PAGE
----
The remarkable Guan Hanqing* lived at a time when the Mongols had invaded China to include it in the vast Eurasian territories that comprised the Mongol Empire. The Yuan Dynasty, established by the conquerors, saw little use for the traditional civil service exams or learned bureaucrats. Instead, they introduced a system of social castes that placed Chinese scholars at nearly the lowest level — just above beggars.
This was a blow to the Chinese academic tradition, which had always prized education. However, it would also force the country’s scholars to adapt and innovate.
Educated in the Confucianism of the defeated Chinese empire, Guan was one of those scholars determined to make the best of being relegated to the lower orders of society. His humor and wit became a symbol of resistance and defiance to the social and political system of the time.
A versatile and self-confident artist
The playwright, who often described himself as a copper ball that “could never be boiled, steamed, crushed, or fried,” did not enjoy much fame or wealth during his lifetime. Making his modest character evident, he enjoyed spending time with ordinary people to understand and learn in detail about their ways of life. Rumor has it that Guan occasionally worked with acting societies and personally participated in performances.
Guan Hanqing wrote over 60 plays, and although only 14 of them have survived, many have been regarded by posterity as masterpieces. Aiming to reflect a wide range of social conditions, his plots often focused on human suffering due to injustice, as well as the wisdom and talents of ordinary people.
Carefully crafted stories
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Depicted with unusual elegance, Hanqing’s plays were notable for their expressive and realistic portrayal of his characters. Making use of colloquial speech, each character brought color to the scene through pompous, sometimes cheerful, sometimes arrogant and sometimes good-natured attitudes.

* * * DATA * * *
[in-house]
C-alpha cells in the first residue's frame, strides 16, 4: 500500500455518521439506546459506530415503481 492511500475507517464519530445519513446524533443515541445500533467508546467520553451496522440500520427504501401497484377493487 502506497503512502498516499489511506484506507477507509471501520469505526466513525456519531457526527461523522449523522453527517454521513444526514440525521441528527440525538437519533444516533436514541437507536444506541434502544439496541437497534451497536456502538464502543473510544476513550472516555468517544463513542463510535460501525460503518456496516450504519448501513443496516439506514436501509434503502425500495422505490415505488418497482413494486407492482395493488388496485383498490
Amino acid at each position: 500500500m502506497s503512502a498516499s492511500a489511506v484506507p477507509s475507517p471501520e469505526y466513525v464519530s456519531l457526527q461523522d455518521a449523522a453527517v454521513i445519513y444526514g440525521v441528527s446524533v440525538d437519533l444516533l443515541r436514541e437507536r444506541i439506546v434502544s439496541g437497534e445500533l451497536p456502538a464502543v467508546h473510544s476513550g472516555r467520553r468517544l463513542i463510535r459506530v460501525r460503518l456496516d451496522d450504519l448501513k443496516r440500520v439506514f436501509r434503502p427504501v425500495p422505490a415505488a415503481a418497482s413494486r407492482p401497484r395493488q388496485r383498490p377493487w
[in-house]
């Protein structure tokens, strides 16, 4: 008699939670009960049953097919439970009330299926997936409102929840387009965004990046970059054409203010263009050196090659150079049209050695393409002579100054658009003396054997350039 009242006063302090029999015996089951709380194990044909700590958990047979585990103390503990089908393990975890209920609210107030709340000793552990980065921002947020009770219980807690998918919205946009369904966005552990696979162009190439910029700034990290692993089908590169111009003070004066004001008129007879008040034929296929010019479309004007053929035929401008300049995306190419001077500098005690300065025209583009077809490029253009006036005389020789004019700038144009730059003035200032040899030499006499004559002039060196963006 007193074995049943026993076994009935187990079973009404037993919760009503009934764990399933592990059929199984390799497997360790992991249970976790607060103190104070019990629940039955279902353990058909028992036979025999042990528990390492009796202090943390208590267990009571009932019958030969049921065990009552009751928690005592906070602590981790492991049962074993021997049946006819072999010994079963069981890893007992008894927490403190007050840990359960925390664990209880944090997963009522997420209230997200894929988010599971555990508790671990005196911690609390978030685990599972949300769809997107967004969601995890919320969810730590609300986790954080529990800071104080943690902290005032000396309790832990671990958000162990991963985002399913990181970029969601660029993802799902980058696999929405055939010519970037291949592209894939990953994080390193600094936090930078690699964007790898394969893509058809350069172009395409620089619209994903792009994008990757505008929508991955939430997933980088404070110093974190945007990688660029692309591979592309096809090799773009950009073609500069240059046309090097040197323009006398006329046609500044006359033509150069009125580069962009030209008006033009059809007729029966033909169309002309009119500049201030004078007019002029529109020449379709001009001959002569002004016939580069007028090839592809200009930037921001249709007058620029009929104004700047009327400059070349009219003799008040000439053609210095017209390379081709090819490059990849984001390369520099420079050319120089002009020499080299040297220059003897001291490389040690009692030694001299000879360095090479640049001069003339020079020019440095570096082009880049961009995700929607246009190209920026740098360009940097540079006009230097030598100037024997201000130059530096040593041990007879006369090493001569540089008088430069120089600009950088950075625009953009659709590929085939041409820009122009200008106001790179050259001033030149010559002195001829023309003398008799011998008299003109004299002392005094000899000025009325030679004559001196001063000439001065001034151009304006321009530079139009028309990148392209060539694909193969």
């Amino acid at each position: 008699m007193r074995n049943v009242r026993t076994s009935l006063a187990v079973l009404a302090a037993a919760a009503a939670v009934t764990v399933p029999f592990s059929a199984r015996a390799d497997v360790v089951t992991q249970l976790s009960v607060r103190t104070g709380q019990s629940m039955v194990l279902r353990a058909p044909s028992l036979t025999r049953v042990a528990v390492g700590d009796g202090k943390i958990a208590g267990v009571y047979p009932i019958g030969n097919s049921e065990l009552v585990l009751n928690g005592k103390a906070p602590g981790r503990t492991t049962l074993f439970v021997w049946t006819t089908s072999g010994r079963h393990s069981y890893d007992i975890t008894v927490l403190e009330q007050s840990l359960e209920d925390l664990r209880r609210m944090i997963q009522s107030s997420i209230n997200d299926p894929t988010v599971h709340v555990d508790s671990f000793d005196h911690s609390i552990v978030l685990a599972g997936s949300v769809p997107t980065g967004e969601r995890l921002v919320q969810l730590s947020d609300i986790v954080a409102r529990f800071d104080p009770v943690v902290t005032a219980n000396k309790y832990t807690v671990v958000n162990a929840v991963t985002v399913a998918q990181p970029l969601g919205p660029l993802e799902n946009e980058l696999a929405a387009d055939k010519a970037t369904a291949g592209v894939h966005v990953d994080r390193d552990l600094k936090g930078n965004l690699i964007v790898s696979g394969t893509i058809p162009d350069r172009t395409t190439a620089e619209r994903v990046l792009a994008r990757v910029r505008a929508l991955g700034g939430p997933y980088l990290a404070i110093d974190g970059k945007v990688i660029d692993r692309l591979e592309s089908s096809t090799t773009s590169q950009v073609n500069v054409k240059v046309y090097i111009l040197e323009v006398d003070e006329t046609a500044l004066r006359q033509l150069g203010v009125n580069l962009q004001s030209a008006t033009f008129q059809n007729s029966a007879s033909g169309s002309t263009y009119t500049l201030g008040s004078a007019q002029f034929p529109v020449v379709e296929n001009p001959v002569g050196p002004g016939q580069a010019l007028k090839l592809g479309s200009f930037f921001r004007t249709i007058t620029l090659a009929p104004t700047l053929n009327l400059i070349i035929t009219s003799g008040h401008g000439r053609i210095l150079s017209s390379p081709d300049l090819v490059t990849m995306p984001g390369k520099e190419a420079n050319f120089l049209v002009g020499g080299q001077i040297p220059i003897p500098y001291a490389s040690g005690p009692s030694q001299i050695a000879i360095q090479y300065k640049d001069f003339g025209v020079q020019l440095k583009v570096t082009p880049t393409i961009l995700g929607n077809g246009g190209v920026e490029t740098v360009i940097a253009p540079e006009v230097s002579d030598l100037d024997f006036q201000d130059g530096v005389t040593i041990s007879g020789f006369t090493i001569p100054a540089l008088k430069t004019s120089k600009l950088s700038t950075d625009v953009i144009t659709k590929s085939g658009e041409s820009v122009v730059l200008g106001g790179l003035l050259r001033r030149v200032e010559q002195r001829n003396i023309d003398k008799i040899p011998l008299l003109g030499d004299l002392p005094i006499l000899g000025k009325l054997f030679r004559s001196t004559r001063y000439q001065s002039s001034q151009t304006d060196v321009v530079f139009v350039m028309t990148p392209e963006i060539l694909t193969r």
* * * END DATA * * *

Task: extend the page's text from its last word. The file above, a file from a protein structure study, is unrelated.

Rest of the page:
Although his plots described people of all social classes through contradictions, climaxes and narrations; women of lower social class frequently made their appearance, shining for their sincerity, kindness, rationality and witty character in their daily struggles. His plays, which have been performed throughout history to the present day, have been translated into English, French, German and Japanese.
A famous tale of divine justice
One of Hanqing’s most memorable plays, which continues to be popular among Chinese today, is The Injustice to Dou E (竇娥冤). The exquisite tale tells the story of Dou E, a widowed child bride who was condemned for crimes committed by a rejected suitor.
Choosing to accept the blame to prevent her elderly stepmother from being tortured, Dou E was executed, but not before prophesizing three phenomena that would prove her innocence: blood would rain from the sky, snow would fall in the high of summer and a severe draught would hit the town for three years. And after the pious woman was beheaded on a midsummer day, a heavy snow began to fall as a sign from Heaven for the injustice that had been committed.
Since Guan Hanqing’s time, the story of Dou E has been repeated and alluded to as a tale of caution for those who would imagine they hold absolute power over others. The phrase “snowing in June” is widely used as a metaphor for a miscarriage of justice.
Today, some Chinese have continued to see real-life examples of what might be understood as heavenly warnings in an age when the totalitarian communist regime runs China with an iron fist.
In March 2006, the city of Zhuozhou, Hebei Province saw its skies turn yellow and gray when two female Falun Dafa practitioners, who had been subjected to rape in police custody, were arrested in Fengtai District. The arrest, which took place 10 days before Chun-fen — the middle of Spring season — was followed by a dense snowstorm unlike any seen all year.
Observers of the perplexing scene took it as a sign of grievance from the heavens for the persecution of Falun Gong, a spiritual practice centered on the moral principles of truthfulness, compassion and forbearance.
* The years of his life are not exactly known – he was born around 1229-1241 and died between 1297-1307.